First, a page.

Enabling a dramatically different approach to cancer therapy
It is well established that some bacteria are more damaging to tumours than they are to healthy human cells. These microbes hold great promise for cancer treatment. They kill cells in a way that can potentially synergise with radiotherapy or chemotherapy, and they can recruit the patient’s own immune system to fight back.
Excitingly, these microbes can also be enhanced by “arming” them with genes that sensitise the cancer to prodrugs – compounds that become highly effective anti-cancer drugs when activated in the tumour.
However, the road toward utilising these microbes as a therapeutic measure is fraught with difficulty. There are many issues associated with administering potentially disease-causing agents to people who are already sick.
A major problem is how to keep track of these microbes in patients; i.e. how to determine whether a microbe is only infecting the tumour, and not damaging healthy tissue. Existing technology has no answer, short of collecting biopsies of tissue from multiple organ sites and measuring the levels of microbes present in each – an approach that would not be practical or ethical.
With Cancer Research Trust NZ support, Dr David Ackerley and his Microbial Biotechnology team at Victoria University have been working closely with Dr Jeff Smaill’s Medicinal Chemistry group and Dr Adam Patterson’s Translational Therapeutics team at the Auckland Cancer Society Research Centre from the University of Auckland. Together, their primary goal has been to develop novel enzymes, prodrugs and other molecules to advance microbial cancer therapies into the clinic.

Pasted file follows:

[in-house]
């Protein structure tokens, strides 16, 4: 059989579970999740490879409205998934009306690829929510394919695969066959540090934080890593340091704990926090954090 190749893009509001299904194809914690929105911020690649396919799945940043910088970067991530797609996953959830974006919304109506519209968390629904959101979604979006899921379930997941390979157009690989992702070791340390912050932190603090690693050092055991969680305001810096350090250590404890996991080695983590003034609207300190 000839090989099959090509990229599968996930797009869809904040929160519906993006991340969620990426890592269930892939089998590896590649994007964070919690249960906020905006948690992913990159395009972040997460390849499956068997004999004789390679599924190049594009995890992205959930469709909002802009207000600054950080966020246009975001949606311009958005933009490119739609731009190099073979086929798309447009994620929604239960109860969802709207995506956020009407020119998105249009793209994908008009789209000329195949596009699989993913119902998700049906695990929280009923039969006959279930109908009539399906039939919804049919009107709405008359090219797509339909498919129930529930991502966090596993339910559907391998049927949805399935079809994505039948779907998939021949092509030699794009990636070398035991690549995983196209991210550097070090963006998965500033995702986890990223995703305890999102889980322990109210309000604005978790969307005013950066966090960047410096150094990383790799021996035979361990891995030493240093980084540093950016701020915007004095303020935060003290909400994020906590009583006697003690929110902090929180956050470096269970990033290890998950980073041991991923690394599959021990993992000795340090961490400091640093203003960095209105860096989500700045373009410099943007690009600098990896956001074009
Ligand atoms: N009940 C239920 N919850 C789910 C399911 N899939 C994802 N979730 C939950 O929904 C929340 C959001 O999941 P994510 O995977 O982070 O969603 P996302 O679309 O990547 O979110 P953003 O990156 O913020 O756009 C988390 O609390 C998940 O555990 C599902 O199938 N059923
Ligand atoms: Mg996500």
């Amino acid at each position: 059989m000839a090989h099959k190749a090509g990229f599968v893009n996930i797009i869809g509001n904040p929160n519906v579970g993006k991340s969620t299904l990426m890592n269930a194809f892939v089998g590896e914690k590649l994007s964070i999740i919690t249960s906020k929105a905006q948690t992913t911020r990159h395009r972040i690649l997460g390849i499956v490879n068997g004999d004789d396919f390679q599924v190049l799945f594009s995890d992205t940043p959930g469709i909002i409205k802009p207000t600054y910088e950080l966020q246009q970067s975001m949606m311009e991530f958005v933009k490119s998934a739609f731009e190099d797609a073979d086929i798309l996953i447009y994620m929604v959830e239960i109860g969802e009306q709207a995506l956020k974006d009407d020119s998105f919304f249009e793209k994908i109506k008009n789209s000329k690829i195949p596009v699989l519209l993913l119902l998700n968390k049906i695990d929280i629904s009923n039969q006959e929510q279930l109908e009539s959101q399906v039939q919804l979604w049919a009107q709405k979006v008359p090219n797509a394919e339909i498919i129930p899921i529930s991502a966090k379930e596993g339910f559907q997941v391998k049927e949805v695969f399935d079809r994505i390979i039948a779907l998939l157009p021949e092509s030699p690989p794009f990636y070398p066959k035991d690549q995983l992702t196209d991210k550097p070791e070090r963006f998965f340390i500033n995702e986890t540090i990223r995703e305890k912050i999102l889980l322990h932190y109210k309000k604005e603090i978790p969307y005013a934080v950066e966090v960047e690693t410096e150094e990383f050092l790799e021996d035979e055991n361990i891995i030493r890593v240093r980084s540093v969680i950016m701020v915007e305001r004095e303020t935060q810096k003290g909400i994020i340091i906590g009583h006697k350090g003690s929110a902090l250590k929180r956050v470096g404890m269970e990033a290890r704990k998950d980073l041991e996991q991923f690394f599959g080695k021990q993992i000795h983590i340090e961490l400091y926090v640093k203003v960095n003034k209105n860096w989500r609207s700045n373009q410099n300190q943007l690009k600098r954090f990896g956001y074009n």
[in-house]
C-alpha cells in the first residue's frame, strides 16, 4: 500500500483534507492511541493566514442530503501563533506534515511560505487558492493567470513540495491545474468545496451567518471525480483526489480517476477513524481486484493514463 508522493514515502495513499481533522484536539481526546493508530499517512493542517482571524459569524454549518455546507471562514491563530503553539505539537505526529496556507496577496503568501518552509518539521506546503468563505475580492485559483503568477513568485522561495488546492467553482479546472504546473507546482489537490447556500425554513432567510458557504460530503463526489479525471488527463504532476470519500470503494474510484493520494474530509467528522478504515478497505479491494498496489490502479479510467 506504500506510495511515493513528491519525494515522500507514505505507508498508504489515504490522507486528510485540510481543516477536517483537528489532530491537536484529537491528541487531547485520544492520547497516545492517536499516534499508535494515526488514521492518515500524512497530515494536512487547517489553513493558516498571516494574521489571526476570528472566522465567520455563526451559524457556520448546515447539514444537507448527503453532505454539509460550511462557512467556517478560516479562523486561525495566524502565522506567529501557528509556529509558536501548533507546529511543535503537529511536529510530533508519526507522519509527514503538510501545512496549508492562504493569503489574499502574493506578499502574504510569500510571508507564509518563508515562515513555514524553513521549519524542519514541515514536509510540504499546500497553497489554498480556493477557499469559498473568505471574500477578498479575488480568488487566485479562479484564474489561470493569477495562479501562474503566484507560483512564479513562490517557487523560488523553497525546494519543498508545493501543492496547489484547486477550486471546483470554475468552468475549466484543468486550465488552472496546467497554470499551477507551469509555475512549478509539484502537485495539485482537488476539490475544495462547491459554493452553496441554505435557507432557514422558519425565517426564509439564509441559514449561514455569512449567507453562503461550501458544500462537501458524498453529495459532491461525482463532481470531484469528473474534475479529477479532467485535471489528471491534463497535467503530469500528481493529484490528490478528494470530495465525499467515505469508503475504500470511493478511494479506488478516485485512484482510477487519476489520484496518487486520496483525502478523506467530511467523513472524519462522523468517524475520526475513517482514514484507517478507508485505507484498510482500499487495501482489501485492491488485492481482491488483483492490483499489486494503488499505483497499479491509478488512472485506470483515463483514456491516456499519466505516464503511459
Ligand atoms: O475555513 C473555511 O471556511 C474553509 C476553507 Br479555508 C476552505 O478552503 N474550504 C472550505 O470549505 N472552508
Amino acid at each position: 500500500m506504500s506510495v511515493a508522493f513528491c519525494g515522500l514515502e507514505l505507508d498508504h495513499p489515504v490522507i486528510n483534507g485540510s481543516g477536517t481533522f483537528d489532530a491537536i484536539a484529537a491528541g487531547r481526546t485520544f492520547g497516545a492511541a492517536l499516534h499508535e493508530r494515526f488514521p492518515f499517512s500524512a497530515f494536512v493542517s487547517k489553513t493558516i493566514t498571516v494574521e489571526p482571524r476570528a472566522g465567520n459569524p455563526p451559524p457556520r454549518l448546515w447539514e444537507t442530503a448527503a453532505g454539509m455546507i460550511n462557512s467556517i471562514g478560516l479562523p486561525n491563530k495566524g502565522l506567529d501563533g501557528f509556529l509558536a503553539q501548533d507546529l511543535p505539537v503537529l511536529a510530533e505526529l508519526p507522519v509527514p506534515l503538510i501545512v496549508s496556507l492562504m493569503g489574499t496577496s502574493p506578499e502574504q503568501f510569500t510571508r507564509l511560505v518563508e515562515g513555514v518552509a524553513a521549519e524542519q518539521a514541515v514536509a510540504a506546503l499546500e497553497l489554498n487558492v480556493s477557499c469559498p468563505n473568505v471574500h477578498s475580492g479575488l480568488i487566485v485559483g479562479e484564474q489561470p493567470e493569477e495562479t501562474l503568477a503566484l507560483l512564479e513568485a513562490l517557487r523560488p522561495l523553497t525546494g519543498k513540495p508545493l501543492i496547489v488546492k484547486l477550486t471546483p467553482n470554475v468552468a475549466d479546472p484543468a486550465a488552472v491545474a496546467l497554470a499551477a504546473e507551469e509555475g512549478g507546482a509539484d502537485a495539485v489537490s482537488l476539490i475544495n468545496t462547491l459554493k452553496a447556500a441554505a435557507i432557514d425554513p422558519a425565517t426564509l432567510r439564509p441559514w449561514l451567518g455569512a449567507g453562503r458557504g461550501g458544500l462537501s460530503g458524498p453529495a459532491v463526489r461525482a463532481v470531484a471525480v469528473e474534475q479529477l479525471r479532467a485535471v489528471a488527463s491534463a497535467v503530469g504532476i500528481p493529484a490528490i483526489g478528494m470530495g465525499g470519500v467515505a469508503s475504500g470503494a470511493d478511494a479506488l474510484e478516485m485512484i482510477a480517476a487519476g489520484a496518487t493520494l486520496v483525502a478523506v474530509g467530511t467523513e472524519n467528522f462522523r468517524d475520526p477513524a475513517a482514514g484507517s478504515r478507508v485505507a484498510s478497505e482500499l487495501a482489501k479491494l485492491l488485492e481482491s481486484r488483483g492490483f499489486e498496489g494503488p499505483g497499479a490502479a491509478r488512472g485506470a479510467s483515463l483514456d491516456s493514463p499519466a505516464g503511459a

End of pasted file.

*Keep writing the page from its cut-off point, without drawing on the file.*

Their major breakthrough has been the discovery that some of the bacteria-derived enzymes that activate prodrugs to improve cancer cell killing can also activate a range of molecules used in PET (positron emission tomography) scans. This provides a means for using standard hospital PET scanning equipment to image the tissues that contain genetically-armed microbes.
Using this technology it should ultimately be possible to image a patient in a whole-body PET scan to establish that the therapeutic microbes are only infecting tumours and then administer a suitable dose of prodrug to enhance killing of tumour cells. This will improve the efficacy of microbial anti-cancer therapies and minimise the safety concerns that currently stand between these therapies and widespread clinical use.
The New Zealand team is now looking to collaborate with researchers at the University of Nottingham and the MAASTRO Radiation Oncology Clinic in the Netherlands, to conduct advanced preclinical and clinical trials.